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Havana

Ten days in the unique city of Havana - photographs and text for the Irish Times Magazine.

Cuba is full of surprises. On my first morning in a Havana casa particular (room in a private home), where all the hangers in my wardrobe were homemade, the young woman who brought breakfast invited me to accompany her into work. 

Her name was Yvette, and as far as I could understand her job was playing oboe in some kind of band. She flagged down a pre-1959, fixed route taxi collectivo and 50 cents brought us to the centre of Vedado, the newest part of Havana. 

We hopped out beside the Cuba Libre hotel, opened as a Hilton in 1959 then commandeered a few months later by Fidel as his command centre during the revolution.

Around the corner was Yvette’s job, and my next two hours were spent in a crammed rehearsal room thrilling to the glorious noise of the 60-piece Cuban State Television Orchestra, with the highlight of their extensive repertoire being a swinging salsa version of the old Strauss classic El Danubio Azul.

Afterwards I made my way along 17th Street, admiring the succession of majestic, crumbling Deco houses, each more beautiful than the last. I couldn’t help but wonder how long it will be before most of them are snapped up by pimply tech millionaires from Palo Alto now that Cuba has been opened up for tourism from the US.

There certainly were a large number of tourists from el Norte around, and when I went to hear some world-class jazz in legendary club La Zorra y el Cuervo(The Fox and the Crow) it was hard to ignore the bunch of well-oiled retirees from the Midwest clapping along out of time. They did settle down after a while, as I imagine Cuba will once it gets over the shock of a sudden influx of Americans and their money.

The signs are good – there is a great sense of civic pride in Havana, and the Office of the City Historian, a huge state department of architects and planners tasked with renovating the many near-derelict buildings, makes sure that each part of the city remains properly mixed-use rather than turning it into some kind of Cuban theme park.

This means that the local equivalent of Grafton Street has a maternity hospital (on publicly-owned land, naturally) and the Old Town’s Plaza Viejahosts a primary school, where the pupil’s gym class has them running in between the tourists as they do laps of the square.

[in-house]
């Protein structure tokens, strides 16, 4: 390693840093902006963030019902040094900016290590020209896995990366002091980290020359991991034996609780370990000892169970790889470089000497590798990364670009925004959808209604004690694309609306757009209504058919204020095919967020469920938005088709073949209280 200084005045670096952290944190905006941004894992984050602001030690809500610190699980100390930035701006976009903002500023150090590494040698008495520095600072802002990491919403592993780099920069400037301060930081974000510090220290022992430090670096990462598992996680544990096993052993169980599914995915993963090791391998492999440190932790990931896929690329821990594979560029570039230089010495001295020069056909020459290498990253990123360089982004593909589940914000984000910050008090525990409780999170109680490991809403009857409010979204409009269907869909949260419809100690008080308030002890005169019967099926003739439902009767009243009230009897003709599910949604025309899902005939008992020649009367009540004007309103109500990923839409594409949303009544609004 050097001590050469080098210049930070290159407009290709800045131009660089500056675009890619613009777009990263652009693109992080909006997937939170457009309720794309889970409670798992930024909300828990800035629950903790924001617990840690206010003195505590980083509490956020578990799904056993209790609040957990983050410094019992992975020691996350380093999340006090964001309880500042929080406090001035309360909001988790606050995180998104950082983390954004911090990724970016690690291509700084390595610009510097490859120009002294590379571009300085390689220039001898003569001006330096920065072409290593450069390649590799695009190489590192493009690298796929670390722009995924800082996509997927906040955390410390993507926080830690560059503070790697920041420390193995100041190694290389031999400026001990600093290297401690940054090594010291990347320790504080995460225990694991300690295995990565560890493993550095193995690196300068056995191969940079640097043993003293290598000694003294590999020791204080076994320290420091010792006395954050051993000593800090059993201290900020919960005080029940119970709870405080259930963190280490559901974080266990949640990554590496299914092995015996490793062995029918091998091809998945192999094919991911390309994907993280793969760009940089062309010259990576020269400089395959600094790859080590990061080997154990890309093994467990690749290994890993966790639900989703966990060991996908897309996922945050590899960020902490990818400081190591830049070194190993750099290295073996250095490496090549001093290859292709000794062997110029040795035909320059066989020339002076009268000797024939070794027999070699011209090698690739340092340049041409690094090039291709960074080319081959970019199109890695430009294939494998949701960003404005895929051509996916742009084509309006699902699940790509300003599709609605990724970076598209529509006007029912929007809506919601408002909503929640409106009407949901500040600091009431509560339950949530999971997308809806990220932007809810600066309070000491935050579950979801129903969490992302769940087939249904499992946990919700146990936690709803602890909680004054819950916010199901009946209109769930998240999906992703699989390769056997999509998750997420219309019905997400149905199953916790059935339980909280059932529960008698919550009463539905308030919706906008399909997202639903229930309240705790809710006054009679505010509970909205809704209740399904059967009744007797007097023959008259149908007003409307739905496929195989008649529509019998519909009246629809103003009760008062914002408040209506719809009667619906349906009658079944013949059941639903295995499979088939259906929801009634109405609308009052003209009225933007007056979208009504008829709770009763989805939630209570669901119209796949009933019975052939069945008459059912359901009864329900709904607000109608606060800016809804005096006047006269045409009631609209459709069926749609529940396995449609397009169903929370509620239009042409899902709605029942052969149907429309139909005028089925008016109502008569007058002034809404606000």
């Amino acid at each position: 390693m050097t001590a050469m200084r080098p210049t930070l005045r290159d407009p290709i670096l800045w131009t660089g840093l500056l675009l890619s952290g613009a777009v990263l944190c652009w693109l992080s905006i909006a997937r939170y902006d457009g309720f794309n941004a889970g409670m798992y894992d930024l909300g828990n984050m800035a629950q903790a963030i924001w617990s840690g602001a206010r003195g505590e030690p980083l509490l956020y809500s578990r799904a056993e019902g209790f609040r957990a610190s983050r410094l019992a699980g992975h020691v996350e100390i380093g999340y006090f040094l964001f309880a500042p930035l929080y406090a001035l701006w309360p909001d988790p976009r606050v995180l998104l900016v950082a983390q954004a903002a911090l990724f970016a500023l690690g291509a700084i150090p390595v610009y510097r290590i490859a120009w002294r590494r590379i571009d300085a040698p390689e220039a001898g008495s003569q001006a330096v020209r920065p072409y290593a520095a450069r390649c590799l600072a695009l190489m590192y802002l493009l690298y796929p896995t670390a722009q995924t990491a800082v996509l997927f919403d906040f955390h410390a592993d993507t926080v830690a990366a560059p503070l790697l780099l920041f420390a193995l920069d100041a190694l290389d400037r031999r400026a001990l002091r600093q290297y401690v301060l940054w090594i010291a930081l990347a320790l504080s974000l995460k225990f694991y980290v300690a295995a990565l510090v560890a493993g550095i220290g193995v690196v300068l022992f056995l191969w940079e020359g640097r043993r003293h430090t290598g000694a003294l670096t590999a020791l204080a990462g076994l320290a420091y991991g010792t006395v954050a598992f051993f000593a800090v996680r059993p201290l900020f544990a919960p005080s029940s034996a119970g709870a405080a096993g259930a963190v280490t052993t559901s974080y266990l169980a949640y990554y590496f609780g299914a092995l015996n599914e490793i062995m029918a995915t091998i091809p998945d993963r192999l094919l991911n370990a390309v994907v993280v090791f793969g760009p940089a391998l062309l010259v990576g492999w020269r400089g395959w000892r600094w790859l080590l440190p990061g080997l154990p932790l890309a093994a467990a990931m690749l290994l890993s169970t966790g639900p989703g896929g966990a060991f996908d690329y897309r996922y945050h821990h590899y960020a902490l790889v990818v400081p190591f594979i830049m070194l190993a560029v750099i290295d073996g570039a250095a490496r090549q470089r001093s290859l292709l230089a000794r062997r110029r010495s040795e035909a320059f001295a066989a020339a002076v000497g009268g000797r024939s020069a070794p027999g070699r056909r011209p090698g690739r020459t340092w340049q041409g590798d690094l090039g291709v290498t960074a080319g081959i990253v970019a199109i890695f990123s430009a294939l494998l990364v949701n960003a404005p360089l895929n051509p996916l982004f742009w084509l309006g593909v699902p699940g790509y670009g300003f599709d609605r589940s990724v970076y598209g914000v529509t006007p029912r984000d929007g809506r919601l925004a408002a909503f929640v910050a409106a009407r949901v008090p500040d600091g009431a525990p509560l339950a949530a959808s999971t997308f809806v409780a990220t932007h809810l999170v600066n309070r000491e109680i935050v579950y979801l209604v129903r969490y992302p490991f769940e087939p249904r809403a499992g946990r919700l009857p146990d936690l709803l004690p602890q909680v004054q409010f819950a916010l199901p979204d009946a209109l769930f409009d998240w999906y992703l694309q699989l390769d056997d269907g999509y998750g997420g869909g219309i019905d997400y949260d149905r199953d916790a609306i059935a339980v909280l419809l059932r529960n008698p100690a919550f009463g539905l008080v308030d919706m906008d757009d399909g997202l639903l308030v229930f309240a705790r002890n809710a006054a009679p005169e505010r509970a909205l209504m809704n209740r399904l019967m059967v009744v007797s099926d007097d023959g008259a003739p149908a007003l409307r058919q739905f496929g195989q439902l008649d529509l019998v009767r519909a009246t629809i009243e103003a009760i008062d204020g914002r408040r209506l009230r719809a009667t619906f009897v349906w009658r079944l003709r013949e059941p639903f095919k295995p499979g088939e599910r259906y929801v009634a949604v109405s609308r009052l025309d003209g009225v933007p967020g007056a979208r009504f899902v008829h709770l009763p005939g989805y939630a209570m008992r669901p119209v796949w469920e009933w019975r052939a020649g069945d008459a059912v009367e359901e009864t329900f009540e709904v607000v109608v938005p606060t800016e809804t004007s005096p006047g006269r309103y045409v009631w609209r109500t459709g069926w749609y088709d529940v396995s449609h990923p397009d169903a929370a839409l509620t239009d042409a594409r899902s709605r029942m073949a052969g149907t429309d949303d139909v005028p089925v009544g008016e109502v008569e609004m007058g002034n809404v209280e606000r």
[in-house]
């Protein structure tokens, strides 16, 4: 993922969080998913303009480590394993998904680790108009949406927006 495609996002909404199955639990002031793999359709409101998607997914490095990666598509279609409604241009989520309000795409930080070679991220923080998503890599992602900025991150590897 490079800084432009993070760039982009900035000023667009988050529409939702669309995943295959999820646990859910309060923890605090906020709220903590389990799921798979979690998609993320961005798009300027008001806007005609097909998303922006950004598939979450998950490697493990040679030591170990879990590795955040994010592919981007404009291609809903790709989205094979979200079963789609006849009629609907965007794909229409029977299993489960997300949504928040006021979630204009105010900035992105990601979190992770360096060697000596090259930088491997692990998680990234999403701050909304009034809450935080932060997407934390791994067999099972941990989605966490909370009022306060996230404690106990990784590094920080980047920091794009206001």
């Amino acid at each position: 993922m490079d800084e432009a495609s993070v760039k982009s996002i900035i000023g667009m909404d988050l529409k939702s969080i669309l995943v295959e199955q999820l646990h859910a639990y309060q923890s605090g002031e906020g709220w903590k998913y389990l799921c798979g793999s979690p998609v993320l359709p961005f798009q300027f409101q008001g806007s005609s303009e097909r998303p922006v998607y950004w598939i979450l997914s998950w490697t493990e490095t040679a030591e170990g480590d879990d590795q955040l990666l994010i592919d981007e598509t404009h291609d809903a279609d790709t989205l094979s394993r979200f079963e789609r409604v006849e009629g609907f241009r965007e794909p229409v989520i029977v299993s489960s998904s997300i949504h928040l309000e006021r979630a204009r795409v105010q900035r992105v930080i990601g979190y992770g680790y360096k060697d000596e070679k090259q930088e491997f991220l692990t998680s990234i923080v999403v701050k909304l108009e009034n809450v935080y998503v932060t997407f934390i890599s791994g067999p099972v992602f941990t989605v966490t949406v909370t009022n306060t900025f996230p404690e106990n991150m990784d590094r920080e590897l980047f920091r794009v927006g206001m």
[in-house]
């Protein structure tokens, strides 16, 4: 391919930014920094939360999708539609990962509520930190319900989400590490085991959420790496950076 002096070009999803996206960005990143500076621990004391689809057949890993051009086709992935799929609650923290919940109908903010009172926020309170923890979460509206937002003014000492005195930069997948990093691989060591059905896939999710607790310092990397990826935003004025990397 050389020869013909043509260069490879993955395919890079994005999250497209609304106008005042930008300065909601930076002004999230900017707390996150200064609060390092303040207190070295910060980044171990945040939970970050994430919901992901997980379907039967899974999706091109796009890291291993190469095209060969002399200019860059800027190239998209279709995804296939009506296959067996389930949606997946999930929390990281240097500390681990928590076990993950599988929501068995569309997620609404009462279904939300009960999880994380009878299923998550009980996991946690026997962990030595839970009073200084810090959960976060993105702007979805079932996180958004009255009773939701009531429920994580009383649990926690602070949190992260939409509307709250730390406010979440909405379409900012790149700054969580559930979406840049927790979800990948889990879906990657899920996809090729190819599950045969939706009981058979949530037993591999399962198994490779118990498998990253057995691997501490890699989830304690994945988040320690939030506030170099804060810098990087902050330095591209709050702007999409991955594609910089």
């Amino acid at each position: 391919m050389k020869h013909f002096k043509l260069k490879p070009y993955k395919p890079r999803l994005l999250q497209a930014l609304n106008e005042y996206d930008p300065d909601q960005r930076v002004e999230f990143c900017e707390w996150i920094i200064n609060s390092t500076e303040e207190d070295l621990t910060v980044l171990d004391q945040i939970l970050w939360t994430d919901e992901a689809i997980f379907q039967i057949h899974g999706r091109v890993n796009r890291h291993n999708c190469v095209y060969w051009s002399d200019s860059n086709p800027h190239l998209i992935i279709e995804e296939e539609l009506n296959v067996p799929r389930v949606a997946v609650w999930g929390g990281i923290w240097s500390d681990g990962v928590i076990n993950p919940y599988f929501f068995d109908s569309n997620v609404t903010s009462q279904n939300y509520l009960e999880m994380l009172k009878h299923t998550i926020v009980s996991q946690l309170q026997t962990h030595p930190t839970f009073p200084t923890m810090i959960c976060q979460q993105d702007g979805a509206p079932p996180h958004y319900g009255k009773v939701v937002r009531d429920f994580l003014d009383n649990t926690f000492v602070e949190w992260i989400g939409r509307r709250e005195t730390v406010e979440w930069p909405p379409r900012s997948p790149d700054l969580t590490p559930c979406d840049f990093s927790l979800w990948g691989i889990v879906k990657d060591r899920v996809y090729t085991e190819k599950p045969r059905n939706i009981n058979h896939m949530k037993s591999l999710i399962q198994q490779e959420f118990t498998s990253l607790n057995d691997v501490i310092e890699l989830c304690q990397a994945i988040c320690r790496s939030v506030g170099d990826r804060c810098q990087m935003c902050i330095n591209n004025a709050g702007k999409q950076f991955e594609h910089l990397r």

I did see another side to the story when I visited Harris Brothers, reputedly the best supermarket in the city. They had limited stock on offer; not much more than bottled water, rum, shampoo and jars of mayonnaise on otherwise empty shelves. Directly opposite, beside an abandoned van with no wheels, workmen were putting the finishing touches on a Mont Blanc fountain pen shop.

The plan was to spend a few days in Havana then strike out for the country, but I quickly discovered that despite the relaxed pace of life, leaving things to the last minute doesn’t really work in Cuba – there were no bus tickets to be had, and I didn’t particularly feel like spending six hours in the back of a truck. Accommodation was the same – figuring that all the casas in the guidebook would be well booked out I tried Airbnb, only to discover it doesn’t take bookings from inside Cuba. Thankfully, the landlady of one of the booked-out casas was happy to figure out what I was trying to say in broken Spanish and found me an alternative.

Havana is made up of three distinct cities, more than interesting enough for a 10- day trip. I started in well-to-do Vedado to the west, before moving to the Old Town in the east, all the while exploring Centro in the middle.

Centro is the barrio, the roughest part of Havana – a dimly lit, forbidding looking place with lean youths on bikes flitting through the shadows and wheezing Russian Ladas carefully negotiating gaping crevasses in the street. This was another surprise – in any other country no tourist would dream of venturing into this part of town, especially after dark. But I don’t think I’ve ever felt so safe, even with a camera.